Berenice Abbott’s Route 1 at The Wolf, Summer 2017
The Wolfsonian–Florida International University is pleased to be the Summer 2017 destination forNorth and South: Berenice Abbott’s U.S. Route 1, a selection of images from the artist’s June 1954 journey along the American East Coast. Culled from Syracuse University’s premier collection of Abbott’s work, North and South brings together approximately 50 black-and-white photographs from over 2,400 shots captured between Key West, Florida, and Fort Kent, Maine—her largest portfolio devoted to one subject, and a notable departure from earlier subject matter. The mostly unknown series presents a singular visual summary of American life in the 1950s, from scenes of peach picking, dancing, and alligator wrestling to candid portraits of potato and tobacco farmers.
North and South is organized by the Syracuse University Art Collection and will be on view at The Wolfsonian from June 9 through October 8, 2017. It will be the first major photography exhibition displayed at the museum in more than a decade.
“I think almost more than any other work she did, this (Route 1) really got to the heart of what she was interested in illustrating, which was the sense of a changing landscape through photographs that were truly objective in their presentation,” said David Prince, associate director & curator of collections at SUArt Galleries, who curated North and South. “Construction of the country’s interstate highway system was underway and Abbott wanted to document the historic character of the East Coast while it survived.”
Celebrated for her no-frills approach to photography, Berenice Abbott (1898–1991) built a career as a documentarian, preferring to thoughtfully frame and focus each shot on site over manipulating negatives back in the studio. After honing her craft under the tutelage of Man Ray, Abbott established her name through a few distinct photo series: portraiture of Paris’ cultural avant-garde, the evolving urban landscape of New York City, and scientific photography. Throughout all, she balanced an artful eye with a straightforward, factual approach.
Abbott’s road trip in 1954, armed for the first time with a portable Rolleiflex camera, marked a shift in theme as much as a continuation of style. As in her previous work, the vistas and vignettes of North and South are presented without staging or editorializing—faithfully recording the daily life of Americans as the country was changing, without idealization or nostalgia, criticism or commentary. Many of the images capture the working class and reflect the diverse character of regions along the Eastern seaboard.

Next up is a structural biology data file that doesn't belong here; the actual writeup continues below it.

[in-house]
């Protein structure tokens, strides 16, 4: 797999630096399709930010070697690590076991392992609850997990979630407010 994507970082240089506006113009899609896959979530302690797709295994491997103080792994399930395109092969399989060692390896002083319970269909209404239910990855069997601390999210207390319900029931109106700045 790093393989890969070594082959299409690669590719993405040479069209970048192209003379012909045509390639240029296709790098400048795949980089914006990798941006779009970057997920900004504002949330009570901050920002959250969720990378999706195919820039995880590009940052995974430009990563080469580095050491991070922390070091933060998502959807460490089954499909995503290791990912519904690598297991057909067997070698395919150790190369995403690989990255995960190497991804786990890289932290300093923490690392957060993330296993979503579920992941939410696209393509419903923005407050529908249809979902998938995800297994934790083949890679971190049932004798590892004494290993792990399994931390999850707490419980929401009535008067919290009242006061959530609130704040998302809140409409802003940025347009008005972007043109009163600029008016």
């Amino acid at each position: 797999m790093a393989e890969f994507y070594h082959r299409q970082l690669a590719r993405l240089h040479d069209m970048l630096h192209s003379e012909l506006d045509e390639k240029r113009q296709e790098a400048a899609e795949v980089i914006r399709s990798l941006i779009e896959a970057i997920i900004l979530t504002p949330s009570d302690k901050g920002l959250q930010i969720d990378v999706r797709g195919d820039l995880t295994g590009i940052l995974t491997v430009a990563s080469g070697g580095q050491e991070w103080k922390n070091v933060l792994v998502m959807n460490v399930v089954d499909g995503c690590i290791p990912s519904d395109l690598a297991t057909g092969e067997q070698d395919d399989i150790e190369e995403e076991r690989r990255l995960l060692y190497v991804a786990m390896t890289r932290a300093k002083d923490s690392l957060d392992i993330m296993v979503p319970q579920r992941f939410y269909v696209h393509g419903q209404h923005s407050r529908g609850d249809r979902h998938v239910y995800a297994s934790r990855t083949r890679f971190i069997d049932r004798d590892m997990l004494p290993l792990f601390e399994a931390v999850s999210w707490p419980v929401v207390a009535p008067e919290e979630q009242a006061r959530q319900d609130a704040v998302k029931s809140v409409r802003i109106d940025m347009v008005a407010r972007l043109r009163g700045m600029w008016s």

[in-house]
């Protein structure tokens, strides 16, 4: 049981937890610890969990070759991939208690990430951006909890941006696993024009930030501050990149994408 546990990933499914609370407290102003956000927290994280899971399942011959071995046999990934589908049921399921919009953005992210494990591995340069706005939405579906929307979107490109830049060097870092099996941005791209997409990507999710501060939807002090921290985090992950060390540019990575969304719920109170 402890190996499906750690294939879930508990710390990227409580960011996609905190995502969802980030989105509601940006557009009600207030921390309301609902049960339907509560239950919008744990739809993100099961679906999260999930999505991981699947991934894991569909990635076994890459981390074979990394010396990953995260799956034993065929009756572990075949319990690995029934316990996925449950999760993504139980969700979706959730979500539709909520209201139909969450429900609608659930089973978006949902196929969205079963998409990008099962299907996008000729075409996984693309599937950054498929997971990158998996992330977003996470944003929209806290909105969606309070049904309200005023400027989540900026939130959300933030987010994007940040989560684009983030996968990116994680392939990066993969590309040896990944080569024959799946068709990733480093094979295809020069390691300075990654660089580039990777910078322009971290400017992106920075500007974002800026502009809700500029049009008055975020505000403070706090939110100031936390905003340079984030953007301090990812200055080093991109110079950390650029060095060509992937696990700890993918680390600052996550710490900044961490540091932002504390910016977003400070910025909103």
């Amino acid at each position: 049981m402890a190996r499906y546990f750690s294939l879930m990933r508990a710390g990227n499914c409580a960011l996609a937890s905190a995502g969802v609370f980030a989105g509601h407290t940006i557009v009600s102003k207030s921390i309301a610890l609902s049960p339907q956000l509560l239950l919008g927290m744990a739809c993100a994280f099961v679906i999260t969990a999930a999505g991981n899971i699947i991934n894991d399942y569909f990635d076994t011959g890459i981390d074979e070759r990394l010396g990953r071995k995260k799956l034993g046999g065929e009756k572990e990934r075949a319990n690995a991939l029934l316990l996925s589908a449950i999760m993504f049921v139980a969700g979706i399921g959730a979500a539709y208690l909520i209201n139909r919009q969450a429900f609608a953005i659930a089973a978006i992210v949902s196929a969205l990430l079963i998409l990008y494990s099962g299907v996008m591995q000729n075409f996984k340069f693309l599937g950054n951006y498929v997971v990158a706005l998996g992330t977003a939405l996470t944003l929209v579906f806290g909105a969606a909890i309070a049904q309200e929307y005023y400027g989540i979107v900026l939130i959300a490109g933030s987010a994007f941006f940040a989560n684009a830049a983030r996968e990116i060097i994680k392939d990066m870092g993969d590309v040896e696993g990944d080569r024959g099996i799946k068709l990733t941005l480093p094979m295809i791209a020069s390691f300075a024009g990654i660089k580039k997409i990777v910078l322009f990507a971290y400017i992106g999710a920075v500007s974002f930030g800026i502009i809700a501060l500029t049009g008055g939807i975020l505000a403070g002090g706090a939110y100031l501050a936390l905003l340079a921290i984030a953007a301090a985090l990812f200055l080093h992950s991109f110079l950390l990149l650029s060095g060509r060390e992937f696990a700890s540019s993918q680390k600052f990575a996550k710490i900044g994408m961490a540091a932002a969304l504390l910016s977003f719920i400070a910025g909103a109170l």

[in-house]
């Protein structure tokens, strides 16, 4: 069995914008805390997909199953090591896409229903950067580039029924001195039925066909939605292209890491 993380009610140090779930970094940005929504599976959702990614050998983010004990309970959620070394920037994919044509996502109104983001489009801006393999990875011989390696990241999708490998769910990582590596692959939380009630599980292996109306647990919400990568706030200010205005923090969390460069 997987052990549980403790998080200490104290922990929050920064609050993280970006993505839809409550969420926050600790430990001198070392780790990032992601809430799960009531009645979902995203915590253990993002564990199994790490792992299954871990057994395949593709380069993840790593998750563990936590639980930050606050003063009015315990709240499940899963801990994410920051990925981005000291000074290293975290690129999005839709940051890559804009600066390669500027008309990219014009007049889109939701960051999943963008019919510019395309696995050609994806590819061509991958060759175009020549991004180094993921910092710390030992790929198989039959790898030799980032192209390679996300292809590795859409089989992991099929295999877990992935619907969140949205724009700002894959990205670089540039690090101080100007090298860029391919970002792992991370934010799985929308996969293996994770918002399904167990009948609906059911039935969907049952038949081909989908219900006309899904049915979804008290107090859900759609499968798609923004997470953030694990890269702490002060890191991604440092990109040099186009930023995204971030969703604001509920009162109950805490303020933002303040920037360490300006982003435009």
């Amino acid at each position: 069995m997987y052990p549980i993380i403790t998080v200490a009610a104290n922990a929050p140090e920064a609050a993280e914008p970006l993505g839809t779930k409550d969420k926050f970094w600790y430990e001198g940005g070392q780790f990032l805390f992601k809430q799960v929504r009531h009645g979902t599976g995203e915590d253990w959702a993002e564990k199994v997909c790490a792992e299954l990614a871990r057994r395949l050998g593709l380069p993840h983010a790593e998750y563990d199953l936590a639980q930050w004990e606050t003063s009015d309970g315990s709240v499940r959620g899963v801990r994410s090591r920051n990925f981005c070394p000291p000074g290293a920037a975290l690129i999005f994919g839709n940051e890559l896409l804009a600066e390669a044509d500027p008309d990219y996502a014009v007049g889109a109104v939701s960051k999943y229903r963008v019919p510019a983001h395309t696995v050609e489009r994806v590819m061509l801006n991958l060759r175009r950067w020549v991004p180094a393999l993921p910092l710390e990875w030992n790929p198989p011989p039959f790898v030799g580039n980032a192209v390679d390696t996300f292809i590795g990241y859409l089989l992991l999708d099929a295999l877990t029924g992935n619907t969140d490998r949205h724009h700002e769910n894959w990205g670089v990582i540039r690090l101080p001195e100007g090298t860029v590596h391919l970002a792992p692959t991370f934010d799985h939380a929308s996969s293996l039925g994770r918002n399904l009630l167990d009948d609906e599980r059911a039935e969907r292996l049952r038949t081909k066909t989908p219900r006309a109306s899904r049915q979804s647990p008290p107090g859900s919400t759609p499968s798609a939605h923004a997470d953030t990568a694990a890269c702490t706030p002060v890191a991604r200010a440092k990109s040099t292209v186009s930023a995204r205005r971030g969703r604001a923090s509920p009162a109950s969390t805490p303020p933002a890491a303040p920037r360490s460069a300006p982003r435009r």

“North and South fits perfectly into the Wolfsonian approach of highlighting the human experience in the modern age,” said assistant curator Whitney Richardson, who is organizing The Wolfsonian’s presentation of the exhibition. “These photographs are incredibly revealing when it comes to the layers of history that exist in a particular place at a particular moment. We’re thrilled to bring Berenice Abbott’s work to a Miami audience, in a city where Route 1 still plays a major role in shaping day-to-day life.”
In tandem with the exhibition, The Wolfsonian will host a suite of dynamic programs including a road trip-themed film and tour series, a family-friendly event, and public and member workshops with contemporary photojournalists and street photographers.
North and South has previously traveled to the High Museum of Art; Hillwood Art Museum; Museum of Art, University of Maine, Orono; Museum of Our National Heritage; and the Southeast Museum of Photography, Daytona State College.